dis·​cur·​sive di-ˈskər-siv How to pronounce discursive (audio)
: moving from topic to topic without order : rambling
gave a discursive lecture
discursive prose
: proceeding coherently from topic to topic
philosophy : marked by a method of resolving complex expressions into simpler or more basic ones : marked by analytical reasoning
: of or relating to discourse
discursive practices
discursively adverb
discursiveness noun

Did you know?

The Latin verb discurrere meant "to run about", and from this word we get our word discursive, which often means rambling about over a wide range of topics. A discursive writing style generally isn't encouraged by writing teachers. But some of the great 19th-century writers, such as Charles Lamb and Thomas de Quincey, show that the discursive essay, especially when gracefully written and somewhat personal in tone, can be a pleasure to read. And the man often called the inventor of the essay, the great Michel de Montaigne, might touch on dozens of different topics in the course of a long discursive essay.

Examples of discursive in a Sentence

the speaker's discursive style made it difficult to understand his point
Recent Examples on the Web Streisand’s chatty, discursive presence hums on every page. Rachel Syme, The New Yorker, 14 Nov. 2023 In all this, China appears more interested in discursive posturing than actual diplomatic effort. Ishaan Tharoor, Washington Post, 14 Nov. 2023 Theirs is not really a movement but a discursive stance with almost no relation to the actual contours of politics. Sam Kriss, Harper's Magazine, 16 Oct. 2023 The results are immersive, delightfully discursive – and thought-provoking. Erin Douglass, The Christian Science Monitor, 12 Oct. 2023 The discursive shifts those movements brought about have manifested themselves in actual policy; those and other protest movements have moreover trained and elevated a generation of progressive leaders who have made an impact as both activists and practitioners of formal politics. Osita Nwanevu, The New Republic, 20 Sep. 2023 Every neighborhood deserves such a discursive portrait, such ruthless devotion and such an audacious book. Lauren Leblanc, Los Angeles Times, 28 Sep. 2023 Through a Zoom screen, King radiates compassion and attunement, and Faber is wry and delightfully discursive; both seem like the mom whose house everybody would hang out at after school. Jessica Winter, The New Yorker, 5 Sep. 2023 Schama begins with a discursive set piece on Voltaire and smallpox that devolves into a series of folk inoculation narratives. Julia M. Klein, BostonGlobe.com, 11 Sep. 2023 See More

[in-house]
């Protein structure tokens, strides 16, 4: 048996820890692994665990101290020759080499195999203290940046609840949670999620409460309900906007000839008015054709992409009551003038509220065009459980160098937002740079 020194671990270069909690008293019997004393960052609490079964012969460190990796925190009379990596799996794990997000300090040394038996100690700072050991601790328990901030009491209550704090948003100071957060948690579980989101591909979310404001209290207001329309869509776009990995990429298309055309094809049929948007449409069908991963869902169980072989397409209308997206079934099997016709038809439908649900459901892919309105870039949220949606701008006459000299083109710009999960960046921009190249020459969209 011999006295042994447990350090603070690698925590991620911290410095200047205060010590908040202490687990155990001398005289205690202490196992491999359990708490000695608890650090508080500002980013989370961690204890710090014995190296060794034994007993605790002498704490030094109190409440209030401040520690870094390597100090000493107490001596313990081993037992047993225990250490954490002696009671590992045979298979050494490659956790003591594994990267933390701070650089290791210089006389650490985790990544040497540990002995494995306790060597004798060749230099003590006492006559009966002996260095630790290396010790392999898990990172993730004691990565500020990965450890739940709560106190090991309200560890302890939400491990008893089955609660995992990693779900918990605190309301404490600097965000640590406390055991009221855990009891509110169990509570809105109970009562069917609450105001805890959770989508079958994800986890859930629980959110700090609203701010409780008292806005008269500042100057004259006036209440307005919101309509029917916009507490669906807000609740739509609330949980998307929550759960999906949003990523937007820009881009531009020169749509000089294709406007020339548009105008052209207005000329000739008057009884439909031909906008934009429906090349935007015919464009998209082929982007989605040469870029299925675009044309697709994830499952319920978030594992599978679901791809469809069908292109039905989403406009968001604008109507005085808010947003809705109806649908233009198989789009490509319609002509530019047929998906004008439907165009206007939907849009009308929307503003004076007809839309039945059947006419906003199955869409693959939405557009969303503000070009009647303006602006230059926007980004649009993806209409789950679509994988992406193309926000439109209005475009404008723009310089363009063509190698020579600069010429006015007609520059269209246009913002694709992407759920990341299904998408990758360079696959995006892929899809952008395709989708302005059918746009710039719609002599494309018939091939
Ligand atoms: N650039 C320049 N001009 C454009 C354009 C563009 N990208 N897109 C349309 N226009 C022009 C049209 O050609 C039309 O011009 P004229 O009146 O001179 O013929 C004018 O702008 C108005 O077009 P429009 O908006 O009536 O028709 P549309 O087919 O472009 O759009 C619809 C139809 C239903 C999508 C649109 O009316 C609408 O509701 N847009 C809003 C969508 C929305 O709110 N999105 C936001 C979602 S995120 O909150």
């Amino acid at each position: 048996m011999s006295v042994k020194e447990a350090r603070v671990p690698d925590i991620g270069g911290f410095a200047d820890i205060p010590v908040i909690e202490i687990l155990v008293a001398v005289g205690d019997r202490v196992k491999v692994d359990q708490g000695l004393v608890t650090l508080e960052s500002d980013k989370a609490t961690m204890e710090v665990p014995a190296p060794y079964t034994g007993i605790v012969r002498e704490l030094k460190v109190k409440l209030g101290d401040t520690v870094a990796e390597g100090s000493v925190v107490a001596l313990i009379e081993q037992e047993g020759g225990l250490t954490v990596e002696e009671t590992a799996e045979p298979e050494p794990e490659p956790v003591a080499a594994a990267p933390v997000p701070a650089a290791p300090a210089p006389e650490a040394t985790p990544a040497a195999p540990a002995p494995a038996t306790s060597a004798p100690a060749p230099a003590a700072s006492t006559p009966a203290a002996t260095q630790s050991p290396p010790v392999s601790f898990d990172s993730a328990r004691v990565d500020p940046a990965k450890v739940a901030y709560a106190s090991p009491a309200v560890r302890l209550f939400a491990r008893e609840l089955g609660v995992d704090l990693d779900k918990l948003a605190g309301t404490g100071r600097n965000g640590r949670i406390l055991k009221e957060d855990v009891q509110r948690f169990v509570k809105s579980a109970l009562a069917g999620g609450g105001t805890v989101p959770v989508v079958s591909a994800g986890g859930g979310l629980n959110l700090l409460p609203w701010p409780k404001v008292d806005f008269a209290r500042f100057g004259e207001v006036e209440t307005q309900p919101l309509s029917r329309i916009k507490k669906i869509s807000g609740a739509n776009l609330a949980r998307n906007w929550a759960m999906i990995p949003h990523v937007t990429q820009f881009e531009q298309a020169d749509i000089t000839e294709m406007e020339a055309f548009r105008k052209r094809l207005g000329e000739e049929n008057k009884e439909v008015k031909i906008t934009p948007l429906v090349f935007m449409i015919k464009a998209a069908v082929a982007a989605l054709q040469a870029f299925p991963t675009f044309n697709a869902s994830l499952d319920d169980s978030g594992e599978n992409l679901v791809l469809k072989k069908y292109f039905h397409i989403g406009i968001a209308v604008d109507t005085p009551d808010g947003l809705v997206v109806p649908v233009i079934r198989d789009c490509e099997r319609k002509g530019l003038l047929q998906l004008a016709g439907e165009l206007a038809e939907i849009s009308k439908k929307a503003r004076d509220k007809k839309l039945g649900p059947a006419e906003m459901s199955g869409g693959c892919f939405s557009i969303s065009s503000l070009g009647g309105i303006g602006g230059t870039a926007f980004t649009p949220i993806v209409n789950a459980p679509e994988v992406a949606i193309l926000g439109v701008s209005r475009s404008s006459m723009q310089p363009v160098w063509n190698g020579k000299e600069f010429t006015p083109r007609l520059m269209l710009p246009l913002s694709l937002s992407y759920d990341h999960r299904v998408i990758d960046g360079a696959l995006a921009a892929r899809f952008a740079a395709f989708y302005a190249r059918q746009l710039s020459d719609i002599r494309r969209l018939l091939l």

These examples are programmatically compiled from various online sources to illustrate current usage of the word 'discursive.' Any opinions expressed in the examples do not represent those of Merriam-Webster or its editors. Send us feedback about these examples.

Word History


borrowed from Medieval Latin discursīvus "showing reasoned thought, logical," from discursus, past participle of discurrere "to range over, discuss" (going back to Latin, "to run off in different directions, [of a mind or speaker] branch out, range") + Latin -īvus -ive — more at discourse entry 1

First Known Use

1595, in the meaning defined at sense 1b

Time Traveler
The first known use of discursive was in 1595

Dictionary Entries Near discursive

Cite this Entry

“Discursive.” Merriam-Webster.com Dictionary, Merriam-Webster, https://www.merriam-webster.com/dictionary/discursive. Accessed 8 Dec. 2023.

Kids Definition


dis·​cur·​sive dis-ˈkər-siv How to pronounce discursive (audio)
: passing from one topic to another
a discursive speech
discursively adverb
discursiveness noun

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